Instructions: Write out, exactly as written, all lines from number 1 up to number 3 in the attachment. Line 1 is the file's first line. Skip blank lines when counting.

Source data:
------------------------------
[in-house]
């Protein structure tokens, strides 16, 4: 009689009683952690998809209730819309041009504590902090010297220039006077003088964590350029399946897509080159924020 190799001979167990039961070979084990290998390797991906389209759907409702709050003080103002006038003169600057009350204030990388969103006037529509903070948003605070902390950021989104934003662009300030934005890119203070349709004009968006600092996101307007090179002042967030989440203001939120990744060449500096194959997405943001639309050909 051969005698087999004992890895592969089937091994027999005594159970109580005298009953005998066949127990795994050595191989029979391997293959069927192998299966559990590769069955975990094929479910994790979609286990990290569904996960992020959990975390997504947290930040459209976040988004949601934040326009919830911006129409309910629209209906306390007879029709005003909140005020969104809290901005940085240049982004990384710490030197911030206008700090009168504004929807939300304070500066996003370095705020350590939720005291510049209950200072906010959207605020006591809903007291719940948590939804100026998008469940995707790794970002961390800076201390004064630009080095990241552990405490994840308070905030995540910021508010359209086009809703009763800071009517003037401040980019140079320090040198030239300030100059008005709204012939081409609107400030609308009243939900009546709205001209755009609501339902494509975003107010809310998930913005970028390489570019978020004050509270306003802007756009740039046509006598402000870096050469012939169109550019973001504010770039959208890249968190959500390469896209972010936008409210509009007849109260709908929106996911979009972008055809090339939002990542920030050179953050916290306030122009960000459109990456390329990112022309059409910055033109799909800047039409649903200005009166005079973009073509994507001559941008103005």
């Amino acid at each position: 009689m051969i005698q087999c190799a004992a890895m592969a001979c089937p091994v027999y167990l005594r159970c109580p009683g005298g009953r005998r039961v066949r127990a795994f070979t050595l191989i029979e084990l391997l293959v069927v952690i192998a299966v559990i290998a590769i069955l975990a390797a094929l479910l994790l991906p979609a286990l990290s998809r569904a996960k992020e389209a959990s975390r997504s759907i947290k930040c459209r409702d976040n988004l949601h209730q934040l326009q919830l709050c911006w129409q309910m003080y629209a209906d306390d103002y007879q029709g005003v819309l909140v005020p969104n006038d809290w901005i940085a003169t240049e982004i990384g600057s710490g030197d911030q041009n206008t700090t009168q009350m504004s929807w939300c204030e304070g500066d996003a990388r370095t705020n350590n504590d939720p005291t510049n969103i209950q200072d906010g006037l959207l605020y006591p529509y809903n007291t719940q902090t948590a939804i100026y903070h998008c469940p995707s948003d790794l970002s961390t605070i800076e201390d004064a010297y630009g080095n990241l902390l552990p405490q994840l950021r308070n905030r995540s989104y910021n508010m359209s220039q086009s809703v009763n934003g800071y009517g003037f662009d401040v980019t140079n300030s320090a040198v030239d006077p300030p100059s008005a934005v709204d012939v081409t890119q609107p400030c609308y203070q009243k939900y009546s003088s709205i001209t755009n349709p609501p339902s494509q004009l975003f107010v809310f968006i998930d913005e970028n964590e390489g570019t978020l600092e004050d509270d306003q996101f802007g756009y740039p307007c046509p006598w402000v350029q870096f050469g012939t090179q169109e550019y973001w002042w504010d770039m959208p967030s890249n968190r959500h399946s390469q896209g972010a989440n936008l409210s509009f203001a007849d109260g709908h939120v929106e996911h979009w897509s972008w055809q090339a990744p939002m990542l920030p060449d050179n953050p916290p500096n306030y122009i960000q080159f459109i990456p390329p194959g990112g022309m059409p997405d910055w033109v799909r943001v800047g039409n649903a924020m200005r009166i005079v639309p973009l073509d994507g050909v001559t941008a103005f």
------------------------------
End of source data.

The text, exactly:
[in-house]
């Protein structure tokens, strides 16, 4: 009689009683952690998809209730819309041009504590902090010297220039006077003088964590350029399946897509080159924020 190799001979167990039961070979084990290998390797991906389209759907409702709050003080103002006038003169600057009350204030990388969103006037529509903070948003605070902390950021989104934003662009300030934005890119203070349709004009968006600092996101307007090179002042967030989440203001939120990744060449500096194959997405943001639309050909 051969005698087999004992890895592969089937091994027999005594159970109580005298009953005998066949127990795994050595191989029979391997293959069927192998299966559990590769069955975990094929479910994790979609286990990290569904996960992020959990975390997504947290930040459209976040988004949601934040326009919830911006129409309910629209209906306390007879029709005003909140005020969104809290901005940085240049982004990384710490030197911030206008700090009168504004929807939300304070500066996003370095705020350590939720005291510049209950200072906010959207605020006591809903007291719940948590939804100026998008469940995707790794970002961390800076201390004064630009080095990241552990405490994840308070905030995540910021508010359209086009809703009763800071009517003037401040980019140079320090040198030239300030100059008005709204012939081409609107400030609308009243939900009546709205001209755009609501339902494509975003107010809310998930913005970028390489570019978020004050509270306003802007756009740039046509006598402000870096050469012939169109550019973001504010770039959208890249968190959500390469896209972010936008409210509009007849109260709908929106996911979009972008055809090339939002990542920030050179953050916290306030122009960000459109990456390329990112022309059409910055033109799909800047039409649903200005009166005079973009073509994507001559941008103005």
């Amino acid at each position: 009689m051969i005698q087999c190799a004992a890895m592969a001979c089937p091994v027999y167990l005594r159970c109580p009683g005298g009953r005998r039961v066949r127990a795994f070979t050595l191989i029979e084990l391997l293959v069927v952690i192998a299966v559990i290998a590769i069955l975990a390797a094929l479910l994790l991906p979609a286990l990290s998809r569904a996960k992020e389209a959990s975390r997504s759907i947290k930040c459209r409702d976040n988004l949601h209730q934040l326009q919830l709050c911006w129409q309910m003080y629209a209906d306390d103002y007879q029709g005003v819309l909140v005020p969104n006038d809290w901005i940085a003169t240049e982004i990384g600057s710490g030197d911030q041009n206008t700090t009168q009350m504004s929807w939300c204030e304070g500066d996003a990388r370095t705020n350590n504590d939720p005291t510049n969103i209950q200072d906010g006037l959207l605020y006591p529509y809903n007291t719940q902090t948590a939804i100026y903070h998008c469940p995707s948003d790794l970002s961390t605070i800076e201390d004064a010297y630009g080095n990241l902390l552990p405490q994840l950021r308070n905030r995540s989104y910021n508010m359209s220039q086009s809703v009763n934003g800071y009517g003037f662009d401040v980019t140079n300030s320090a040198v030239d006077p300030p100059s008005a934005v709204d012939v081409t890119q609107p400030c609308y203070q009243k939900y009546s003088s709205i001209t755009n349709p609501p339902s494509q004009l975003f107010v809310f968006i998930d913005e970028n964590e390489g570019t978020l600092e004050d509270d306003q996101f802007g756009y740039p307007c046509p006598w402000v350029q870096f050469g012939t090179q169109e550019y973001w002042w504010d770039m959208p967030s890249n968190r959500h399946s390469q896209g972010a989440n936008l409210s509009f203001a007849d109260g709908h939120v929106e996911h979009w897509s972008w055809q090339a990744p939002m990542l920030p060449d050179n953050p916290p500096n306030y122009i960000q080159f459109i990456p390329p194959g990112g022309m059409p997405d910055w033109v799909r943001v800047g039409n649903a924020m200005r009166i005079v639309p973009l073509d994507g050909v001559t941008a103005f």